A former Education Secretary’s criticism about the introduction of the English Baccalaureate (EBacc) has been backed by Bradford Council’s ecucation spokesman.
Tory peer Lord Baker, who introduced the national curriculum and school league tables, accused current Education Secretary Michael Gove of making a “huge mistake” in his shake-up of English secondary school exams with the new (EBacc) system.
And he predicted the new EBacc would squeeze vocational subjects out of the curriculum, leaving schools with “a lot of disgruntled youngsters” who are not inspired by academic subjects.
The EBacc was introduced as a performance measure in 2010, recognising pupils who secure a C grade or better in five “core” GCSEs – English, mathematics, history or geography, the sciences and a language. From 2015, pupils will study for English Baccalaureate Certificates (EBCs), which will replace GCSEs in the core subjects.
Lord Baker said: “I think that’s a huge mistake. There will be a lot of disgruntled youngsters at 13 or 14 who are fed up with the English Baccalaureate because it’s not their cup of tea. A lot of youngsters aren’t turned on by it.”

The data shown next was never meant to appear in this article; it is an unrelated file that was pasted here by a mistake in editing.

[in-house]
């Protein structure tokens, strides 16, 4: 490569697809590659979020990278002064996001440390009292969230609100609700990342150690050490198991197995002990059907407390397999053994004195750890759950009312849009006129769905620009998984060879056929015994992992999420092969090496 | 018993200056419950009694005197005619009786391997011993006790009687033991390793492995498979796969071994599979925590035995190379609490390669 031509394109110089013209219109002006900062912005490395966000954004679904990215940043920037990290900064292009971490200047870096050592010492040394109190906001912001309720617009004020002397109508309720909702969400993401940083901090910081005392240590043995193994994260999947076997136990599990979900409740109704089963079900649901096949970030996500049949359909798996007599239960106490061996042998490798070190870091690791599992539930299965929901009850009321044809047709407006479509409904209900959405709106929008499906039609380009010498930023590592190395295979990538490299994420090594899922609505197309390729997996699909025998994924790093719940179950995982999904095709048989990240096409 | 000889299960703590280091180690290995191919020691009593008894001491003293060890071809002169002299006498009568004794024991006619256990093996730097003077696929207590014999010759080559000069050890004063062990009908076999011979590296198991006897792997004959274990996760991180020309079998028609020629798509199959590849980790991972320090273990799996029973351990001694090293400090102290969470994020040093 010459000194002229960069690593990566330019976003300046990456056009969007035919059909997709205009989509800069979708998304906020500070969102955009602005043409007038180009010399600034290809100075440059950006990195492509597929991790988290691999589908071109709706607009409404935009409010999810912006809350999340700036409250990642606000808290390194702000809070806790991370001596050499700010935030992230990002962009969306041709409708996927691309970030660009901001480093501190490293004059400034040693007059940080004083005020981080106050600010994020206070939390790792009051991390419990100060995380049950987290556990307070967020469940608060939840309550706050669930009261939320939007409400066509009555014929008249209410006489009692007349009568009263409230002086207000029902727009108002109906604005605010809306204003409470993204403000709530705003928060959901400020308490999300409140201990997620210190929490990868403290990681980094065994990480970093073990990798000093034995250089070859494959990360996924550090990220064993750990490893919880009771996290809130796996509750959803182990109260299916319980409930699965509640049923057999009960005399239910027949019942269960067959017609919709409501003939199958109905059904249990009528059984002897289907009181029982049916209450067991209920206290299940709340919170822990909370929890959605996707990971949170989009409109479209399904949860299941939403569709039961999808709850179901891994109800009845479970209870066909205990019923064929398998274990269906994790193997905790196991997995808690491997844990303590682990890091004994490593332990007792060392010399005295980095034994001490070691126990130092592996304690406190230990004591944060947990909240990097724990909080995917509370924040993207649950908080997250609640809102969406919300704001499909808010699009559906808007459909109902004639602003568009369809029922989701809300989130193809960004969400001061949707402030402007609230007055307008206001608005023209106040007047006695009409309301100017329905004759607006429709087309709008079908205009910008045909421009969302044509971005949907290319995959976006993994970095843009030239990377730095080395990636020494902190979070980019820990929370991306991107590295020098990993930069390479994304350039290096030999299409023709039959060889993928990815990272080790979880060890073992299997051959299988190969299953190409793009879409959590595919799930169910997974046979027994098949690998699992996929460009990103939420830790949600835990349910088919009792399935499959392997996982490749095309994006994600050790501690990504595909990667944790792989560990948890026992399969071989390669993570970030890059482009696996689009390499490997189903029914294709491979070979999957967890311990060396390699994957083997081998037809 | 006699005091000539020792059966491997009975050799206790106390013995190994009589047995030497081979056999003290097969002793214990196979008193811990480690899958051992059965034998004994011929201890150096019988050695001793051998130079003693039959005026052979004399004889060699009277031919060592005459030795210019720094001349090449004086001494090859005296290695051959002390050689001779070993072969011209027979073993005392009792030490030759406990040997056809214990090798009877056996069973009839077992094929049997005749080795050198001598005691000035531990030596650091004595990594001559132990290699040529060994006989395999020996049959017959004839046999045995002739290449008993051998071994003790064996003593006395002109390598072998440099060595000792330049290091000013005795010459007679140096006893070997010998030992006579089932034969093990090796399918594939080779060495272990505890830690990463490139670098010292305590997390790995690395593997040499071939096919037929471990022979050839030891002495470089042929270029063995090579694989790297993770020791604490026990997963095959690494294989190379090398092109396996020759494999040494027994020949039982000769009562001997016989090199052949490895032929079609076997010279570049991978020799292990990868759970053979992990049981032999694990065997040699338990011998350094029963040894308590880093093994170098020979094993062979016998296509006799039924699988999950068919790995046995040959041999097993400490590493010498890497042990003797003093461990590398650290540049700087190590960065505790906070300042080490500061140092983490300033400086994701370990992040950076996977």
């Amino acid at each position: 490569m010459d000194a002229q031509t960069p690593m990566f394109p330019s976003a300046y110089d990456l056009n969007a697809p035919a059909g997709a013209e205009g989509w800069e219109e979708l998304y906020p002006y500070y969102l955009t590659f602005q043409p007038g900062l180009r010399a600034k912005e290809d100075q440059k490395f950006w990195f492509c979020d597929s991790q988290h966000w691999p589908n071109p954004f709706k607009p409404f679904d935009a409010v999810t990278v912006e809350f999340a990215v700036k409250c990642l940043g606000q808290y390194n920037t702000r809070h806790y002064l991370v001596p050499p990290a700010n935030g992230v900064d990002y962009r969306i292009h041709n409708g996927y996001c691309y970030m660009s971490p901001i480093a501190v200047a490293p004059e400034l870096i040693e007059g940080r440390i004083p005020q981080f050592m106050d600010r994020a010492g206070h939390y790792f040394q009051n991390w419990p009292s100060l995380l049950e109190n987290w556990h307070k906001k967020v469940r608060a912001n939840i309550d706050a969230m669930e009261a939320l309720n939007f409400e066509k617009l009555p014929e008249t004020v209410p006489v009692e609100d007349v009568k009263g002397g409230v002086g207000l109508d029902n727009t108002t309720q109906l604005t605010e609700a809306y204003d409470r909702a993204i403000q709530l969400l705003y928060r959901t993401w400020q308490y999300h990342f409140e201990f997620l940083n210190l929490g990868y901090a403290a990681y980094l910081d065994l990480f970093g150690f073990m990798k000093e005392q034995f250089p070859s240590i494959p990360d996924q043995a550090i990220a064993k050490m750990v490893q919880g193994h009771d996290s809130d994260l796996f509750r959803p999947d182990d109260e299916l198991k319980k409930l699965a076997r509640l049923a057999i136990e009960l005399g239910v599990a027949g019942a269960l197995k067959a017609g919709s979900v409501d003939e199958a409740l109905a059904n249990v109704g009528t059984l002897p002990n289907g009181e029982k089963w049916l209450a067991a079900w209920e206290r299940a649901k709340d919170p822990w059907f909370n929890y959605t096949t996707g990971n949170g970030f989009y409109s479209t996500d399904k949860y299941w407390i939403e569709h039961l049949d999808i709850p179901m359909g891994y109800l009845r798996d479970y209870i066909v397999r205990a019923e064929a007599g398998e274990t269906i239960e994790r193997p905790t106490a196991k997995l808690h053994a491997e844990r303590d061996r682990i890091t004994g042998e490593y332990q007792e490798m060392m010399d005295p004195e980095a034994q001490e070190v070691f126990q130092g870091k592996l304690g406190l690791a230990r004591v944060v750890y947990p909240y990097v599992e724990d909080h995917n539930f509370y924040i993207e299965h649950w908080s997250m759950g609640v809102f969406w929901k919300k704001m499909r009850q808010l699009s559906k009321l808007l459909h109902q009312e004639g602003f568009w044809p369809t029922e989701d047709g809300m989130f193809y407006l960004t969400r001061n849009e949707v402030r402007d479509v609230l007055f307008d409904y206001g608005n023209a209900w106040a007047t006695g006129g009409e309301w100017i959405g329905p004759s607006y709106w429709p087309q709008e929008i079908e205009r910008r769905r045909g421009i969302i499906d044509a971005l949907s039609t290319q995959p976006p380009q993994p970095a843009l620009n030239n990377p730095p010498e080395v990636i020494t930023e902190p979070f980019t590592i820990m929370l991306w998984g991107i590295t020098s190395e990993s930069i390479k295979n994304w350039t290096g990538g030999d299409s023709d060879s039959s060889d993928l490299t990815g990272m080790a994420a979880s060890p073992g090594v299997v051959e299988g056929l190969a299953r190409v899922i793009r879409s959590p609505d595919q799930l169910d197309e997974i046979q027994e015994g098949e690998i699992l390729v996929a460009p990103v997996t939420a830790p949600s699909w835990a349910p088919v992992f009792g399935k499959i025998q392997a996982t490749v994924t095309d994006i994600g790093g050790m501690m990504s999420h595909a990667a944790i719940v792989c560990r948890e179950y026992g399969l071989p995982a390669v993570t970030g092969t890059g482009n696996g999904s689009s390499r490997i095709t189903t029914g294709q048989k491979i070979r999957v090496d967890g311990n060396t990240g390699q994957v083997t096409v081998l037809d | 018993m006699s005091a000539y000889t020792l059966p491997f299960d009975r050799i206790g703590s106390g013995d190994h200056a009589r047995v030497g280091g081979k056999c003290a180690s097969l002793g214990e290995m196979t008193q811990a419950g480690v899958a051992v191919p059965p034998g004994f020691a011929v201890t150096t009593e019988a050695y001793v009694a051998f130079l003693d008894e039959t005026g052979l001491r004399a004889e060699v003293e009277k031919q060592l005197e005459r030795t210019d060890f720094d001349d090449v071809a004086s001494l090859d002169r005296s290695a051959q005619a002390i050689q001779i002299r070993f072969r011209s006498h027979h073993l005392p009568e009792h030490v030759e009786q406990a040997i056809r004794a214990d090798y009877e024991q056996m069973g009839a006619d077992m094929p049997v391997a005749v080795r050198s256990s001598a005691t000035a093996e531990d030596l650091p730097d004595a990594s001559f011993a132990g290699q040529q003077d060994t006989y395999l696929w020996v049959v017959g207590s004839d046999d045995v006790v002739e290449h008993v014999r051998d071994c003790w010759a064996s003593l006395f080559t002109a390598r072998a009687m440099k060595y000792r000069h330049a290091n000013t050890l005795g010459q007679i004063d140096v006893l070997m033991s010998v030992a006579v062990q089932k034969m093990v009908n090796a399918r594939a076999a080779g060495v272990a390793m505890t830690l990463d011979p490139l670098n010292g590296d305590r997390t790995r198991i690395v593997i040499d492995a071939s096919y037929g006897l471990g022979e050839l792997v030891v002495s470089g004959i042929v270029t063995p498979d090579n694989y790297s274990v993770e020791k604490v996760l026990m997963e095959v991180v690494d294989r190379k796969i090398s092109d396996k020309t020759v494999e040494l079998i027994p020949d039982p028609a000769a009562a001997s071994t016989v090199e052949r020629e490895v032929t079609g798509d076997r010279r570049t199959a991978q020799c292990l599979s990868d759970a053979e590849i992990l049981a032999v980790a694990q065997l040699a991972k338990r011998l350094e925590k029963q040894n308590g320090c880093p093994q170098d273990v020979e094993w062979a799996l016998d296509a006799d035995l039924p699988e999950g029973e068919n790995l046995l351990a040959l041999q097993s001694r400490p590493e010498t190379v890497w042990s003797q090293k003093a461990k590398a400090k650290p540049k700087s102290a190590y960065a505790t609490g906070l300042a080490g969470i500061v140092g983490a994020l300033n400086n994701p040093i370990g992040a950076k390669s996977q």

Councillor Ralph Berry, Bradford Council’s executive member for children’s services, said the comments by Lord Baker should make Mr Gove sit up and take note and agreed the EBacc would stifle creativity and vocational education.
“I think a fuse has blown with Lord Baker and if I was Gove, I would be really worried if a really respected predecessor like that has a potshot at you,” Coun Berry said.
“This EBacc is like putting vocational education into a straight jacket.
“You need to do this through consensus, working with all those involved in delivering it, rather than finding a few mates with the same ideological hue as yours, like Michael Gove has done, and imposing it on people.
“I absolutely agree with Lord Baker and am uneasy with the reorganisation of the education system.”
Coun Berry said he also disagreed with Lord Baker’s proposals to delay the age at which children transfer from primary to secondary school from 11 to 14.
In response, a Department for Education spokesman, said: “The English Baccalaureate recognises achievement in the subjects which employers and universities value. Studying its full five subjects does not mean no other subjects can be studied.
“We also want young people to have the option of high-quality vocational education. That is why we are investing in university technical colleges, as championed by Lord Baker, and studio schools, which offer practical education combined with work experience. We have already given the go ahead to 33 UTCs and 30 studio schools.
“We have announced a new Technical Baccalaureate which will recognise achievement in the best vocational qualifications.There are no plans to change the age at which secondary education begins.”